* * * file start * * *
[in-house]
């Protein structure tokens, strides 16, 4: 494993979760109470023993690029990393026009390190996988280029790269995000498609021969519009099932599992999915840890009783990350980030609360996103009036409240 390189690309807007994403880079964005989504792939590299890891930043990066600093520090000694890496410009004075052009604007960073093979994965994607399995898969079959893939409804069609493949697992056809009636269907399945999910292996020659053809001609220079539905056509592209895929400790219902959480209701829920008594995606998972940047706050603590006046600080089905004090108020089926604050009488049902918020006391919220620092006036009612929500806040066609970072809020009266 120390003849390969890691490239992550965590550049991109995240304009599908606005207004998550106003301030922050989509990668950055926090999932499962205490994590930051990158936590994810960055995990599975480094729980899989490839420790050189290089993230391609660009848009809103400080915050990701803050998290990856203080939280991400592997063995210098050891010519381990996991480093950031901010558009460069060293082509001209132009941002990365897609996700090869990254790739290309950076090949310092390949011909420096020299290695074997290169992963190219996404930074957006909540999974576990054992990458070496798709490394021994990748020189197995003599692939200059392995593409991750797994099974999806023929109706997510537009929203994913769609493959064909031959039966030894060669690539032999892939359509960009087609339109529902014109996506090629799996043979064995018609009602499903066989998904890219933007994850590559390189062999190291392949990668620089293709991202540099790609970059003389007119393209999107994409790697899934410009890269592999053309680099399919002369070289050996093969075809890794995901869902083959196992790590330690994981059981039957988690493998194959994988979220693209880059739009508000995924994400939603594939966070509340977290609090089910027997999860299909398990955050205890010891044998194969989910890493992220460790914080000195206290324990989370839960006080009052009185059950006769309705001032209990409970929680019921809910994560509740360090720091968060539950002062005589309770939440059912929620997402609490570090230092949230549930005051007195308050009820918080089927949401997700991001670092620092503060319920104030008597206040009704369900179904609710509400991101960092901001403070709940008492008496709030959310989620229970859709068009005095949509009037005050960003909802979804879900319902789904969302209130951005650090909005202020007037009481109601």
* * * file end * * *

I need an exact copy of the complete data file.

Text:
[in-house]
């Protein structure tokens, strides 16, 4: 494993979760109470023993690029990393026009390190996988280029790269995000498609021969519009099932599992999915840890009783990350980030609360996103009036409240 390189690309807007994403880079964005989504792939590299890891930043990066600093520090000694890496410009004075052009604007960073093979994965994607399995898969079959893939409804069609493949697992056809009636269907399945999910292996020659053809001609220079539905056509592209895929400790219902959480209701829920008594995606998972940047706050603590006046600080089905004090108020089926604050009488049902918020006391919220620092006036009612929500806040066609970072809020009266 120390003849390969890691490239992550965590550049991109995240304009599908606005207004998550106003301030922050989509990668950055926090999932499962205490994590930051990158936590994810960055995990599975480094729980899989490839420790050189290089993230391609660009848009809103400080915050990701803050998290990856203080939280991400592997063995210098050891010519381990996991480093950031901010558009460069060293082509001209132009941002990365897609996700090869990254790739290309950076090949310092390949011909420096020299290695074997290169992963190219996404930074957006909540999974576990054992990458070496798709490394021994990748020189197995003599692939200059392995593409991750797994099974999806023929109706997510537009929203994913769609493959064909031959039966030894060669690539032999892939359509960009087609339109529902014109996506090629799996043979064995018609009602499903066989998904890219933007994850590559390189062999190291392949990668620089293709991202540099790609970059003389007119393209999107994409790697899934410009890269592999053309680099399919002369070289050996093969075809890794995901869902083959196992790590330690994981059981039957988690493998194959994988979220693209880059739009508000995924994400939603594939966070509340977290609090089910027997999860299909398990955050205890010891044998194969989910890493992220460790914080000195206290324990989370839960006080009052009185059950006769309705001032209990409970929680019921809910994560509740360090720091968060539950002062005589309770939440059912929620997402609490570090230092949230549930005051007195308050009820918080089927949401997700991001670092620092503060319920104030008597206040009704369900179904609710509400991101960092901001403070709940008492008496709030959310989620229970859709068009005095949509009037005050960003909802979804879900319902789904969302209130951005650090909005202020007037009481109601």